In the end Erinland is a fascinating story that fuses mythology with well-choreographed battle scenes.
Pages: 278 | ASIN: B01MR9IAQL
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Angie Brown, A Jim Crow Romance was originally written by Lillian Jones Horace 68 years ago. What inspiration did you find in this book that made you want to publish an annotated scholarly edition?
I am certain that most of my admiration stems from my appreciation for Horace, the African American southern woman writer, who remained true to her commitment to write “creatively but constructively.” Before I began conducting research on Horace and her writings, she and the archival material treating her life and works were largely overlooked by scholars.
The protagonists she created all exemplify the kind of determination that Horace herself demonstrated throughout her life.
I wanted to create an annotated scholarly edition to help Angie Brown find its way into the literary canon, where students and scholars of African American literature could weigh in on its value.
Angie Brown is a strong women that is finding her path through troubled times. What are some things you admire about her character?
I admire Angie’s determination, practicality, openness to learning, friendly nature, and commitment to progress.
What kind of research did you do for this novel and Lillian Jones Horace?
I conducted extensive archival research to better understand Horace and the characters she created. A comprehensive list of the repositories I visited appears in my first book-length publication on Horace titled, Recovering Five Generations Hence: The Life and Writing of Lillian Jones Horace (2013). I have been researching and writing about Horace since 2003. Her papers are held in the Fort Worth Public Library, Fort Worth, TX.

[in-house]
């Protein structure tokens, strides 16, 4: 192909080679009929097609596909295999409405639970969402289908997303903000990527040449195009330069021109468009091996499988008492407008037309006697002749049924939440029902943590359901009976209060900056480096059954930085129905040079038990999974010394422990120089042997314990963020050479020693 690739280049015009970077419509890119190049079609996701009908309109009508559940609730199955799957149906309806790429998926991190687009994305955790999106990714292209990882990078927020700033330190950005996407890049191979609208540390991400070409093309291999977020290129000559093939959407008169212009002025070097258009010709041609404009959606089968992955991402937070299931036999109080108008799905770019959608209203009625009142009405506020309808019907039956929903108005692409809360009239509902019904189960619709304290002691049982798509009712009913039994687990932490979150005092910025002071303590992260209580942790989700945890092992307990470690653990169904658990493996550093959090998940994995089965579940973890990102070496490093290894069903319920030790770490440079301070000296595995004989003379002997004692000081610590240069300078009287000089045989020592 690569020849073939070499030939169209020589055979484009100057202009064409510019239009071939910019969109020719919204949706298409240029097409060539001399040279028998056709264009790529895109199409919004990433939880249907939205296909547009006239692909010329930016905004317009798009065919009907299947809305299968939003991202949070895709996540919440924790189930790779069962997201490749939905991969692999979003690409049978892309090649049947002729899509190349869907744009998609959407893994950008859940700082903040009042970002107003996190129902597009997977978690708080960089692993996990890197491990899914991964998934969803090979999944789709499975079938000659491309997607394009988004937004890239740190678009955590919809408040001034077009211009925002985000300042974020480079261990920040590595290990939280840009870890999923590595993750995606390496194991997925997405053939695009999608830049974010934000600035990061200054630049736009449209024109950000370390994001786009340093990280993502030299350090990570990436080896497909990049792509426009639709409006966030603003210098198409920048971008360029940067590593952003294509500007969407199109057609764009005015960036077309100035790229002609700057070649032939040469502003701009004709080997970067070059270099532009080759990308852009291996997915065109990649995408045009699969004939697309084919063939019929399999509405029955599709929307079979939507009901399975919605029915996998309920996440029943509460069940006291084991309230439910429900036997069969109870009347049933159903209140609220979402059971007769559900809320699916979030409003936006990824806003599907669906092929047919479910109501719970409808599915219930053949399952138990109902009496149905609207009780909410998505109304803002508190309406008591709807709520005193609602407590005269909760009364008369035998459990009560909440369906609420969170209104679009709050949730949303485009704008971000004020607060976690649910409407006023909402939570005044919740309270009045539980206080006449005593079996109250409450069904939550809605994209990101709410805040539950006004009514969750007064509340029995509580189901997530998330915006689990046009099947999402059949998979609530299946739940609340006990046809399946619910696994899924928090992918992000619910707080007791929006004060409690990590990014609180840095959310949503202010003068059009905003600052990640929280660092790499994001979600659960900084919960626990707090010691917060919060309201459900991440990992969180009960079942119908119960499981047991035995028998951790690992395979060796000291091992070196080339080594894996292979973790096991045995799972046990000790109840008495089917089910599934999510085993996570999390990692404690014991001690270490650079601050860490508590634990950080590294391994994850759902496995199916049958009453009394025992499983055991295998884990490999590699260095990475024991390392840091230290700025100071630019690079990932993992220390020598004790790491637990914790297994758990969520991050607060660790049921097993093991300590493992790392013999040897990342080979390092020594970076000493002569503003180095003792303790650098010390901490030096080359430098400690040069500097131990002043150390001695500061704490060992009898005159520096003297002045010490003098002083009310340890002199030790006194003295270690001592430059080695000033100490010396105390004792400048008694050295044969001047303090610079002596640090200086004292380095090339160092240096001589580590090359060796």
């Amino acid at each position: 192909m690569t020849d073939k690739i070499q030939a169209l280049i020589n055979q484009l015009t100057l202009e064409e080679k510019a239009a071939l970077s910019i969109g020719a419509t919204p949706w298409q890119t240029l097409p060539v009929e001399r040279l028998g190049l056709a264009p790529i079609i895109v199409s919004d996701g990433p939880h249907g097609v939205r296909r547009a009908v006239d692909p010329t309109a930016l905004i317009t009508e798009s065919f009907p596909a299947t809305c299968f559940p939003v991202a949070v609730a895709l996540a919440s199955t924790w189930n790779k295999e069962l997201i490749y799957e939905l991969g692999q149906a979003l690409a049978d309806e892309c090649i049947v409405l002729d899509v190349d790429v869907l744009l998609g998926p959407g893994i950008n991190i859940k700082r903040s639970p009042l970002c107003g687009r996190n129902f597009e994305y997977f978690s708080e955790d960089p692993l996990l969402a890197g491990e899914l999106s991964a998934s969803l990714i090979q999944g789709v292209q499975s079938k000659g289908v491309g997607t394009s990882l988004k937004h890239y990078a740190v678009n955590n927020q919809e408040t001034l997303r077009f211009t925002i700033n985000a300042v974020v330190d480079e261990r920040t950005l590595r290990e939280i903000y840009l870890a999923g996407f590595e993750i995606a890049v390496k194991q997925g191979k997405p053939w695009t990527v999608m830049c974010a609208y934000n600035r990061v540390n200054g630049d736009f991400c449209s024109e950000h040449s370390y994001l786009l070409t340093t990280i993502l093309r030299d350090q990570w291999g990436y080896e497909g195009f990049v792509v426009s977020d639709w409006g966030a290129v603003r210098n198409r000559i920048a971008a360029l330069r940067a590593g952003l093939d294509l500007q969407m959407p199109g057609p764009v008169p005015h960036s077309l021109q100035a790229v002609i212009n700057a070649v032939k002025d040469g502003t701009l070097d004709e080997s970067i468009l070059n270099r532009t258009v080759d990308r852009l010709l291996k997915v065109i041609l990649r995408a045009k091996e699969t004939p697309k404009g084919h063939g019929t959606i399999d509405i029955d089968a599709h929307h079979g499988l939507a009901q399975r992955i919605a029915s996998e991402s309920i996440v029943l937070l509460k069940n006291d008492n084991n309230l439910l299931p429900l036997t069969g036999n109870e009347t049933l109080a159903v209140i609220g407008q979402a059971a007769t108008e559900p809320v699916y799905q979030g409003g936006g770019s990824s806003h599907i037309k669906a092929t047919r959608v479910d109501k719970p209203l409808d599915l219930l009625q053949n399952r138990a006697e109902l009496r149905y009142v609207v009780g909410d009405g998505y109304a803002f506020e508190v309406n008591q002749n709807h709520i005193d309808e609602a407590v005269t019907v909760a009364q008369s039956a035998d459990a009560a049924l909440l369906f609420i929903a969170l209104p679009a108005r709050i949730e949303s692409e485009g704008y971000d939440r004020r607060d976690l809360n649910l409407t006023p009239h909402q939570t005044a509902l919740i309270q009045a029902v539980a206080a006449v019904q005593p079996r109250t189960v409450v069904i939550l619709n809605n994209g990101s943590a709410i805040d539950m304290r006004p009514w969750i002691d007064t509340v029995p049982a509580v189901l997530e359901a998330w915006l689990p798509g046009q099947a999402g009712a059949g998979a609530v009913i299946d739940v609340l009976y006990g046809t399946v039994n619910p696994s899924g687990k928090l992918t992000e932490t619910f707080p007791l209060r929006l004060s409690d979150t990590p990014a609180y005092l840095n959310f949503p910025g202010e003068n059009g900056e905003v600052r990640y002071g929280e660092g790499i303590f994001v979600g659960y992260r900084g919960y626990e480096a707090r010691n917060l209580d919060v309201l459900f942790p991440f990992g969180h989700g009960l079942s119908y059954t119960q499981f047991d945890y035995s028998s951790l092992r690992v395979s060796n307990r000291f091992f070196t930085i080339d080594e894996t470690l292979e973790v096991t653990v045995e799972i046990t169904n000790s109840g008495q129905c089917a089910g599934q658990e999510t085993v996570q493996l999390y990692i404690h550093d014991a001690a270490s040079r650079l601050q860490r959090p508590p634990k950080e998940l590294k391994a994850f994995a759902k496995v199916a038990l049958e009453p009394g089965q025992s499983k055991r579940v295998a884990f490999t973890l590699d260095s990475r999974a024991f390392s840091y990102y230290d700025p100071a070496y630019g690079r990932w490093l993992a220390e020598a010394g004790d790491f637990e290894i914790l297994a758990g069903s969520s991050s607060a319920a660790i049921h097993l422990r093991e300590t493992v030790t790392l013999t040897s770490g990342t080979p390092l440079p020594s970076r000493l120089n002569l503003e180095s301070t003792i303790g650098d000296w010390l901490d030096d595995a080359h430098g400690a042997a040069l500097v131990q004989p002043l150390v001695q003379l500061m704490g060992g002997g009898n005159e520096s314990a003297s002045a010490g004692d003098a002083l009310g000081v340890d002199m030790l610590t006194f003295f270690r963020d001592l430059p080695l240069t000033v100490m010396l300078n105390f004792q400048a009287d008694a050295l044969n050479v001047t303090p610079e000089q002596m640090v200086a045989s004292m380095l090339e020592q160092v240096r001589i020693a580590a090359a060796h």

I understand you contacted some of the Horace family for this book. What were their reactions to you pursuing this 100 year old story?
I contacted her niece and two of her great nieces. Her great niece, who remembered her well, knew that Lillian Horace was a respected educator, but she had no idea that Horace had written two historic novels. Most of what I shared with her and other family members about Lillian Horace was new to them.
Do you have any other books in the works?
Yes. I am working on an edited version of Lillian Horace’s diary, and a book project comparing and contracting the trajectory of Horace’s life and works to those of her younger and more popular southern African American contemporary, Zora Neale Hurston.